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  • Hello Again, Spring
        The expanding list of restaurants reopening for the season rings a few more death knells for the extended winter.

  • Some of East Hampton Town’s efforts to preserve land have taken a new tack lately, honing in on environmentally sensitive or threatened areas and seeking to prevent development or even remove houses
  • A revamp of the laws regarding large gatherings in East Hampton Town is under way in advance of “the season,” when town officials often juggle scores of requests for large fund-raisers, parties, and sporting events.

    Draft legislation that would rescind two existing chapters of the town code and combine their regulations into one new section was developed over the last few months by Town Supervisor Larry Cantwell and John Jilnicki, a town attorney, who reviewed it at a town board meeting on Tuesday.

  • A meeting that was to have happened last week between local officials and representatives of PSEG Long Island did not take place. Its purpose was to discuss the future of the electric utility’s six-mile transmission line project through East Hampton Town.

    According to Town Supervisor Larry Cantwell, PSEG has maintained the stance that if East Hampton residents want the new high-tension overhead transmission lines buried, the community must bear the entire cost.

  • East Hampton Town has proposed a $10 million deal to buy nearly all of an Amagansett site where a proposed 79-unit luxury housing development for those 55 and older had been met with a storm of opposition.
  •     A new hotspot at the Montauk dock will open next Thursday. The old Salivar’s space has been taken over by West Lake Clam and Chowder House, and the new season is set to begin with its signature sushi bar and full menu. For now, dinner will be served from Thursday through Monday, and lunch offered as well from Friday through Sunday. Breakfast hours will be added later in the season.

  • The East Hampton Town Board has put in place a new system for review of mass-gathering permit requests
  • Efforts to preserve two East Hampton historic sites and open them for public use are continuing, while the fate of a third property, the Sherrill Farm in East Hampton, remains undecided.

    The former Duck Creek Farm in Springs and the former Selah Lester farm at the corner of North Main and Cedar Streets in East Hampton were bought by East Hampton Town with money from the community preservation fund. Repairs to the structures at both sites are being made.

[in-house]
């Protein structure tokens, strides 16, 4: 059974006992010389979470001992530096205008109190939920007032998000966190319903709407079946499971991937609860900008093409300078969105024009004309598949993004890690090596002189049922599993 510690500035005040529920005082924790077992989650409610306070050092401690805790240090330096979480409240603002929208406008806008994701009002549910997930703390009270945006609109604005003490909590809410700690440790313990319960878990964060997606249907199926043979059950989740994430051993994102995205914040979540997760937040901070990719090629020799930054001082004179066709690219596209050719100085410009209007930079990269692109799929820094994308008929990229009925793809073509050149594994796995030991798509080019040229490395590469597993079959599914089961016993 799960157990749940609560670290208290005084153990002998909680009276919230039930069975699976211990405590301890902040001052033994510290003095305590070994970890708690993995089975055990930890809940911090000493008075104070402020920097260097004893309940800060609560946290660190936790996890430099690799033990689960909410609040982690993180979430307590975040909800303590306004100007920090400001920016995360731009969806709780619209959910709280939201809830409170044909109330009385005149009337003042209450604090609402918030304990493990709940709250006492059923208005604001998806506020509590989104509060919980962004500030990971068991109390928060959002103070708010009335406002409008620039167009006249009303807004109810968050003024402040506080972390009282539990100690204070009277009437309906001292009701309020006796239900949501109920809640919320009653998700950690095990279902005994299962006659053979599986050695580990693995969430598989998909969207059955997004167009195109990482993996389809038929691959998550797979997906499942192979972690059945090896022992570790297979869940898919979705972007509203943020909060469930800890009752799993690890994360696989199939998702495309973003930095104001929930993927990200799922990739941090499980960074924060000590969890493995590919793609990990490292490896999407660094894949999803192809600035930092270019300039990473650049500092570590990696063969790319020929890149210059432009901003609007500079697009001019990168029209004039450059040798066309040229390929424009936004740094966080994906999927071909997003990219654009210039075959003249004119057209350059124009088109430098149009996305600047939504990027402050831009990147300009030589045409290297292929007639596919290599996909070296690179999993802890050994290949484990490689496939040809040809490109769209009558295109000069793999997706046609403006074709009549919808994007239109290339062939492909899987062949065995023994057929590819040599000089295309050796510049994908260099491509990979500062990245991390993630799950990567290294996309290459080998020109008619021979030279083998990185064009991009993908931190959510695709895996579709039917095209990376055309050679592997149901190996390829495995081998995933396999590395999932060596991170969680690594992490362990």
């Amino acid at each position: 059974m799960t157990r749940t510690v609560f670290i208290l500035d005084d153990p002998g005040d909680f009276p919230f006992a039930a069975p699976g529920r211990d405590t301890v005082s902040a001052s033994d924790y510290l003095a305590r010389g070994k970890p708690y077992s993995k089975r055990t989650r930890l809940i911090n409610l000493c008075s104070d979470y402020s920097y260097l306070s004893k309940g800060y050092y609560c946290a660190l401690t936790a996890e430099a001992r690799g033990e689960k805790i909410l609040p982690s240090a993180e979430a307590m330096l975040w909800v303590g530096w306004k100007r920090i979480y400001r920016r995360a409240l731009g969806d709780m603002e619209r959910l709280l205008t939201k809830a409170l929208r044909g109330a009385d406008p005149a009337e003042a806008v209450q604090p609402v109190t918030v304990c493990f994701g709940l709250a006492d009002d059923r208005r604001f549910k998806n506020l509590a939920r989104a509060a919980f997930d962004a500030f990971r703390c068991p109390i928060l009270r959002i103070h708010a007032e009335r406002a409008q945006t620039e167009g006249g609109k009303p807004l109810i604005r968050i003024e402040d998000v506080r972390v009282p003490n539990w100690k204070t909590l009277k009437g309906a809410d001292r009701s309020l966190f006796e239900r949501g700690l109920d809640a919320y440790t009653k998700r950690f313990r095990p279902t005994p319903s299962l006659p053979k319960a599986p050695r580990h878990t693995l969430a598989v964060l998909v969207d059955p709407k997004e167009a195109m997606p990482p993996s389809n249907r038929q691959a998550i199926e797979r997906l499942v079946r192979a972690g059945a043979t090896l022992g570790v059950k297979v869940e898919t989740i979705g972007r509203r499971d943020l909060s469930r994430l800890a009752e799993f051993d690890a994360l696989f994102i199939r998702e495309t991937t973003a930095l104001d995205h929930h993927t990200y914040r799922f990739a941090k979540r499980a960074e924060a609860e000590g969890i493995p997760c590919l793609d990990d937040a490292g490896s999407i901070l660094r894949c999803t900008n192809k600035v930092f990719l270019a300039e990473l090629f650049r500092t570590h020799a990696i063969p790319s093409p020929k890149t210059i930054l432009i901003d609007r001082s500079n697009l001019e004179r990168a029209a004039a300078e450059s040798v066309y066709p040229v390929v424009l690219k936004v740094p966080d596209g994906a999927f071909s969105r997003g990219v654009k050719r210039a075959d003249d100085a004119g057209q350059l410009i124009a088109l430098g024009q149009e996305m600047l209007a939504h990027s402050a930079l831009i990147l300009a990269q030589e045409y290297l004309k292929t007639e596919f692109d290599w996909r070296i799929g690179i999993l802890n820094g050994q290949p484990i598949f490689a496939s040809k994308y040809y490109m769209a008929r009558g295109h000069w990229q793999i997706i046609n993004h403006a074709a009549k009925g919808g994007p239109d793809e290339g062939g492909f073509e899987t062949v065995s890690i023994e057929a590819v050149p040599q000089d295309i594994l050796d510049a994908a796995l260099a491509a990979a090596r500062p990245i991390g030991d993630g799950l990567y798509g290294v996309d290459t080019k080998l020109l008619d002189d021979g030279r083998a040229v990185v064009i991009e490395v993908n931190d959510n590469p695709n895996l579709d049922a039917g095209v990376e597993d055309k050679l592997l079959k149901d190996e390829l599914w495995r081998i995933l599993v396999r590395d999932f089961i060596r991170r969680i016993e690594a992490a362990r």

• The East Hampton Town Board has backed away from the purchase of a house and land in Springs that was opposed by the Springs Citizens Advisory Committee and will instead hold a hearing next Thursday on the purchase of a 12-acre portion of the parcel for $1.2 million.

  •     Stoves continue to fire up in restaurant kitchens that had gone cold for the winter season. Friday, April 4, brings the reopening of the Dock in Montauk.

        South Edison restaurant in Montauk, which is not quite ready to open for the season, has a sister restaurant now in New York City, called Bo’s Kitchen and Bar Room. It is at 6 West 24th Street. As with South Edison, Todd Mitgang is a partner and the chef.

    Fresh Eggs

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  • An electric-vehicle charging station, newly installed at East Hampton Town Hall, will be unveiled at 9 a.m. Friday at an event sponsored by the town board and the Natural Resources Department. The public has been invited.

    The station is in front of the police annex at the town hall campus on Pantigo Road. It use will be demonstrated, using electric vehicles provided by Buzz Chew Chevrolet and Tesla Motors, whose representatives will be on hand to answer technical questions.

  • East Hampton Town will provide trash bags and gloves to volunteers pitching in on Saturday for the Ocean Conservancy’s International Coastal Cleanup Day.

    Individuals and groups have been invited to collect trash on any beach. Participants will be asked to fill out an Ocean Conservancy data collection form, which the town will provide, to record the type of debris found. The information will be used by the organization to identify debris “hotspots” and issues, raise awareness, and help communities adopt policies that will contribute to cleaner oceans.

  •      A dynamic trio of East End songstresses, Nancy Atlas, Caroline Doctorow, and Inda Eaton, rocked a sold-out Bay Street Theatre on Saturday night for "Way Out East," the East Coast precursor to an upcoming mini-tour out west.

  •    A fishing fly is a kind of mystical thing, Eric Steel said. "It's one bit of fantasy, and bits and pieces and a hook, all tied together."